Competencies represent core knowledge and skills that are shared across a profession. In fact, shared or common competencies help define an occupation or a group of jobs as a profession.

The competencies addressed in the NCDA Career Development Facilitator curriculum are widely recognized as a body of knowledge and skills that professionals working in career development should possess. These competencies are shared among a variety of jobs and job titles ranging from counselors to specialists to facilitators. The competencies are a core ingredient in the development and delivery of the NCDA Career Development Facilitator curriculum.


The career development facilitator competencies addressed in the NCDA curriculum offered are discussed below. Those professionals who are trained using the curriculum can expect to gain knowledge and skills associated with each of these competencies.

  1. Helping Skills – must be proficient in the basic processes of career facilitation.
  2. Labor Market Information (LMI) and Resources – must understand key labor market and occupational information and trends and be able to access and use current resources.
  3. Assessment – must comprehend and be able to use both formal and informal career development assessment tools and resources appropriately, understanding how different approaches to assessment can impact different populations.
  4. Working with Diverse Populations – must be able to recognize the special needs of various groups and adapt service menus to meet unique needs.
  5. Ethical and Legal Issues – follow the Career Development Facilitator code of ethics and know current legislative regulations.
  6. Career Development Theories and Models – must be able to identify the leading theories of career development and understand how each can be used at different times to facilitate career development across a wide population group(s).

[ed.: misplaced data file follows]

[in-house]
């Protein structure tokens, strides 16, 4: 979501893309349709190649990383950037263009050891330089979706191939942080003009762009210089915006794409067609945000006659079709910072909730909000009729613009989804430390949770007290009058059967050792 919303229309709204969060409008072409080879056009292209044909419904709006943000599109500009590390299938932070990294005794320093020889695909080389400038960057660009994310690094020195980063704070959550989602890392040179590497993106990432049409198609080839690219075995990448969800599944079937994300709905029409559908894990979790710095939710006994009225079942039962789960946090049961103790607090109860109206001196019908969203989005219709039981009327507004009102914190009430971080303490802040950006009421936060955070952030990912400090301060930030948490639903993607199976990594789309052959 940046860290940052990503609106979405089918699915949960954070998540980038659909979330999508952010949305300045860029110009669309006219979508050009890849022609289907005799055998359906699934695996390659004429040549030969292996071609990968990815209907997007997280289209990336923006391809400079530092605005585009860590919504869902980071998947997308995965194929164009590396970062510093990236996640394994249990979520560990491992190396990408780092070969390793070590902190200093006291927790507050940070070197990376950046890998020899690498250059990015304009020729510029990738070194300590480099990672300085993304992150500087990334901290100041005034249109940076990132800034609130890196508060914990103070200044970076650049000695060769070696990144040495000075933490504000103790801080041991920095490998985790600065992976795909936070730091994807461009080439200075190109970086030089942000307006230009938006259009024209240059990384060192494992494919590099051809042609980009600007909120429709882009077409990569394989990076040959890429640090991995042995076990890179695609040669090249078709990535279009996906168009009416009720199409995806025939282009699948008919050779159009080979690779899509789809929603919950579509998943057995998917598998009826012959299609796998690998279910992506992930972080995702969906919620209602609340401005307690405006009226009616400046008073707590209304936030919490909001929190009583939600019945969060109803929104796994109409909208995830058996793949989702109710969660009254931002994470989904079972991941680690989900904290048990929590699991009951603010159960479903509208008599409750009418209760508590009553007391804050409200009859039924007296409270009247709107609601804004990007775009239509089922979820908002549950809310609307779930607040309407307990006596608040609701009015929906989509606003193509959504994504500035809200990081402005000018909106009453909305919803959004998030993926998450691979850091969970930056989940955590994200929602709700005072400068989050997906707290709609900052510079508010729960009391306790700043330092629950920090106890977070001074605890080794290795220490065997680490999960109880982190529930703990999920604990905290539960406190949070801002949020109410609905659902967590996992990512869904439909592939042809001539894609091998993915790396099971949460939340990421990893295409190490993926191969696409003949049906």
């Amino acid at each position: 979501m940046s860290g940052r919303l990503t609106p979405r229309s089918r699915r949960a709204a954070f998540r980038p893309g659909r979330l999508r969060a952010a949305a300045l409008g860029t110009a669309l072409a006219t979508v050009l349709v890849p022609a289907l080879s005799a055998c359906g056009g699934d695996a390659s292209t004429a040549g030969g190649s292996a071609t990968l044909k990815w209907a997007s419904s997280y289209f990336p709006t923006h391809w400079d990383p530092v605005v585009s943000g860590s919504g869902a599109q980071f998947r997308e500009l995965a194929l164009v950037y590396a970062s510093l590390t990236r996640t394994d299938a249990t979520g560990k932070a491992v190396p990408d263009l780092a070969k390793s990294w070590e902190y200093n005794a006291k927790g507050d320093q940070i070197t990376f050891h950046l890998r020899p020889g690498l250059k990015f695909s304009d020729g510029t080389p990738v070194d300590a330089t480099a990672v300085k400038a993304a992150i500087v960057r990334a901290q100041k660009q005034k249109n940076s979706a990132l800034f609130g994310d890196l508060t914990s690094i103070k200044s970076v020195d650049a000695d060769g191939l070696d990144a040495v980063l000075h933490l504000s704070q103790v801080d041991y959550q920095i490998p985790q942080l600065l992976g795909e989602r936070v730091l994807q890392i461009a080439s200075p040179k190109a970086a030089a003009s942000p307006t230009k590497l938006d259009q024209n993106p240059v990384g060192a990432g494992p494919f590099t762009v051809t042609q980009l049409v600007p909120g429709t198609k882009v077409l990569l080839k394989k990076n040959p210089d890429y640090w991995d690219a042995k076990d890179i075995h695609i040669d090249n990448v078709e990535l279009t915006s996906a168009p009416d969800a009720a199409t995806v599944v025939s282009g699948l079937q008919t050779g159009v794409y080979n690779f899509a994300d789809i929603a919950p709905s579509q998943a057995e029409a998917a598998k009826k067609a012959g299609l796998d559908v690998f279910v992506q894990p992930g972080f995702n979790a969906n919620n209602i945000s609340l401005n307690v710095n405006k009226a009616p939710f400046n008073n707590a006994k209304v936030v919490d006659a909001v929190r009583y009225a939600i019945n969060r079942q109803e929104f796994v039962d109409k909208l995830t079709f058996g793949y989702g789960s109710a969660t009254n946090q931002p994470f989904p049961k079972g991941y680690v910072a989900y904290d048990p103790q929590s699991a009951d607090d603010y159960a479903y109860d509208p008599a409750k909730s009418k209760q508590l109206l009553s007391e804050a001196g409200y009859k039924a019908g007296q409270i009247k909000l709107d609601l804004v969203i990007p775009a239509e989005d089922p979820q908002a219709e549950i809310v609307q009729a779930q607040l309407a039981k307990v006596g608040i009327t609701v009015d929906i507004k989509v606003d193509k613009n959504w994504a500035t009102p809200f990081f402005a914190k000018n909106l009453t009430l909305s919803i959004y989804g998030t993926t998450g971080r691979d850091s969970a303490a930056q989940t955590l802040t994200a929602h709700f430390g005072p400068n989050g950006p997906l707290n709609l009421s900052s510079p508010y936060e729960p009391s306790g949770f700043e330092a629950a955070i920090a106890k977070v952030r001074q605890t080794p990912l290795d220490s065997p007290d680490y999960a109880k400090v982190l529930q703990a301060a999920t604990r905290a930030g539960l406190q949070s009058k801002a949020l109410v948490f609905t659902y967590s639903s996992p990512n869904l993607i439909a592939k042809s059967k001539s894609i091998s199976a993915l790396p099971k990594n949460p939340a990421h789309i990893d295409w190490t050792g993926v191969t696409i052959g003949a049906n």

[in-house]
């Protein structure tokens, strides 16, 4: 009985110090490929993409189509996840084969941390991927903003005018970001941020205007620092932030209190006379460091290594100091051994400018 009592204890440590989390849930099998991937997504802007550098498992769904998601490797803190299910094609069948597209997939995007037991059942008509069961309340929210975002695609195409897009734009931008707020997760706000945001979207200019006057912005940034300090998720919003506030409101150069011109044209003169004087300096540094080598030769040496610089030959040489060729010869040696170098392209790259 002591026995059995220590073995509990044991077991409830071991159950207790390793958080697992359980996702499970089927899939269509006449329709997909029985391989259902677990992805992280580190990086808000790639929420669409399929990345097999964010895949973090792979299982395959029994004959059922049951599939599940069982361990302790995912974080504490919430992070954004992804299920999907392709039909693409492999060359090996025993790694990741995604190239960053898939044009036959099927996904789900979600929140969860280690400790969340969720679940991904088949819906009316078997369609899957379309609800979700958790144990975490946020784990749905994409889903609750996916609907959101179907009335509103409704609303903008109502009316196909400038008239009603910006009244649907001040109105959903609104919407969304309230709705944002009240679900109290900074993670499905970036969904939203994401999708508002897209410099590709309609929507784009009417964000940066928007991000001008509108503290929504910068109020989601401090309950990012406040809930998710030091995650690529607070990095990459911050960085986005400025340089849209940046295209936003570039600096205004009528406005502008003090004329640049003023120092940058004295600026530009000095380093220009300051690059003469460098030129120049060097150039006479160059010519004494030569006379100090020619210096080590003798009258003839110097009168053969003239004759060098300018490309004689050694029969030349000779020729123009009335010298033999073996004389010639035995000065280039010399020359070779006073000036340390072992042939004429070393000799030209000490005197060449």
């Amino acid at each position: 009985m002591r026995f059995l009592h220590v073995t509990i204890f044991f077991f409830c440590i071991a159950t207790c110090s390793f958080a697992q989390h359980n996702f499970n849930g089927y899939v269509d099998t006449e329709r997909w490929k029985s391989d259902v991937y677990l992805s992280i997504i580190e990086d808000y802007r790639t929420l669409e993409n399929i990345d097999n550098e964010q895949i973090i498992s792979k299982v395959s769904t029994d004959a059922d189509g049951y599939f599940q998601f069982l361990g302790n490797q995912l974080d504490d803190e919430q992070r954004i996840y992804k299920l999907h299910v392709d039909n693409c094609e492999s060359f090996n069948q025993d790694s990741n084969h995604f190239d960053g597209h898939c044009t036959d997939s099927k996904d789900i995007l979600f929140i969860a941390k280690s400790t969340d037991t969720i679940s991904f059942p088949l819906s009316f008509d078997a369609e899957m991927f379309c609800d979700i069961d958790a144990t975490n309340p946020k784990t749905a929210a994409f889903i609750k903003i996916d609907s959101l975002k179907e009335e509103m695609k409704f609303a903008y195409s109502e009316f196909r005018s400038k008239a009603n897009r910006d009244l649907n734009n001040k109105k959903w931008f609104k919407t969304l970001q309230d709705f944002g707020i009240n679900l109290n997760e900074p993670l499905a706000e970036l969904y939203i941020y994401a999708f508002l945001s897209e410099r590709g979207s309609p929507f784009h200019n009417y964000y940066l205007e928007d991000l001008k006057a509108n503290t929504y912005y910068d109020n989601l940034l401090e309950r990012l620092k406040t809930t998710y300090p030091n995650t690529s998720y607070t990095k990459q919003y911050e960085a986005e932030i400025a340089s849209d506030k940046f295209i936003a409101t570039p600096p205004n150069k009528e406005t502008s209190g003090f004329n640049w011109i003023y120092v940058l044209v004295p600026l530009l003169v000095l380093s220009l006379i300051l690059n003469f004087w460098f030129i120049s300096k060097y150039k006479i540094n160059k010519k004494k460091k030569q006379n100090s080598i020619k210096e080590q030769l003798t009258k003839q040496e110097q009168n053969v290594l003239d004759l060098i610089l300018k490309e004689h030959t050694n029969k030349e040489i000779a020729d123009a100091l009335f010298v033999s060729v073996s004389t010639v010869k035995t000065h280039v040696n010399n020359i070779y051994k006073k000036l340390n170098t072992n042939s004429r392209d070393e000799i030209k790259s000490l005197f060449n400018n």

7. Employability Skills – must know and be able to use a variety of job search strategies and placement techniques, especially in working with diverse or specific groups of customers or clients.
  8. Training Clients and Peers – must be able to identify training and development needs, and prepare and develop materials in support of training programs or for special presentations.
  9. Program Management and Implementation – must understand a variety of different career development programs and be able to assist in the steps related to successful development, management, or administration.
  10. Promotion and Public Relations – must know how to market and promote career development programs with staff, supervisors, and the local community (public) served.
  11. Technology and Career Development – must be able to identify, comprehend, and use computer applications that support and enhance career development processes.
  12. Consultation/Supervision – must be able to identify when the limits of personal expertise are reached and be able to accept suggestions for performance improvement from consultants or supervisors.